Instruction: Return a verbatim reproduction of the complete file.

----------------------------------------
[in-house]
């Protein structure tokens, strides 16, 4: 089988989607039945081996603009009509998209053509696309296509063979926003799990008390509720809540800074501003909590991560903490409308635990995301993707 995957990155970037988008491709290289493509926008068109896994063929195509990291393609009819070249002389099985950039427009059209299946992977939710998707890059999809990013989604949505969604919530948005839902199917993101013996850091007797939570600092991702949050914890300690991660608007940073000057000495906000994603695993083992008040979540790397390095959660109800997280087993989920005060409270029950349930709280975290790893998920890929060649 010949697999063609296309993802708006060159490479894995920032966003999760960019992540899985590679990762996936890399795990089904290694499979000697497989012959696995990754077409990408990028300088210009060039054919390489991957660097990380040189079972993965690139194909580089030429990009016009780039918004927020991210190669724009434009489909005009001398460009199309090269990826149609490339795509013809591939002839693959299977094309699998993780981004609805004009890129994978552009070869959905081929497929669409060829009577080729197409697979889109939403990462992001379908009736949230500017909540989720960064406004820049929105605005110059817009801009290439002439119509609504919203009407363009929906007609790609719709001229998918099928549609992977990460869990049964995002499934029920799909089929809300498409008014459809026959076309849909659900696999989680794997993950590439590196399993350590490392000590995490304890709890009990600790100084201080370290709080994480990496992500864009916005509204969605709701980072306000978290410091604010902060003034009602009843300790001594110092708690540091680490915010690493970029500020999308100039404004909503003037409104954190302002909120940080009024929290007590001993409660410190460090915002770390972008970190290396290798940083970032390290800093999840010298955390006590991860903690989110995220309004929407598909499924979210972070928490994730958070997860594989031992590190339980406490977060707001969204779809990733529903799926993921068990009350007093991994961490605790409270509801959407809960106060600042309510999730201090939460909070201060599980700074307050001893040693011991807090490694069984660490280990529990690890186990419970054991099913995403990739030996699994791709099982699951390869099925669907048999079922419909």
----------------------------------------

[in-house]
């Protein structure tokens, strides 16, 4: 089988989607039945081996603009009509998209053509696309296509063979926003799990008390509720809540800074501003909590991560903490409308635990995301993707 995957990155970037988008491709290289493509926008068109896994063929195509990291393609009819070249002389099985950039427009059209299946992977939710998707890059999809990013989604949505969604919530948005839902199917993101013996850091007797939570600092991702949050914890300690991660608007940073000057000495906000994603695993083992008040979540790397390095959660109800997280087993989920005060409270029950349930709280975290790893998920890929060649 010949697999063609296309993802708006060159490479894995920032966003999760960019992540899985590679990762996936890399795990089904290694499979000697497989012959696995990754077409990408990028300088210009060039054919390489991957660097990380040189079972993965690139194909580089030429990009016009780039918004927020991210190669724009434009489909005009001398460009199309090269990826149609490339795509013809591939002839693959299977094309699998993780981004609805004009890129994978552009070869959905081929497929669409060829009577080729197409697979889109939403990462992001379908009736949230500017909540989720960064406004820049929105605005110059817009801009290439002439119509609504919203009407363009929906007609790609719709001229998918099928549609992977990460869990049964995002499934029920799909089929809300498409008014459809026959076309849909659900696999989680794997993950590439590196399993350590490392000590995490304890709890009990600790100084201080370290709080994480990496992500864009916005509204969605709701980072306000978290410091604010902060003034009602009843300790001594110092708690540091680490915010690493970029500020999308100039404004909503003037409104954190302002909120940080009024929290007590001993409660410190460090915002770390972008970190290396290798940083970032390290800093999840010298955390006590991860903690989110995220309004929407598909499924979210972070928490994730958070997860594989031992590190339980406490977060707001969204779809990733529903799926993921068990009350007093991994961490605790409270509801959407809960106060600042309510999730201090939460909070201060599980700074307050001893040693011991807090490694069984660490280990529990690890186990419970054991099913995403990739030996699994791709099982699951390869099925669907048999079922419909």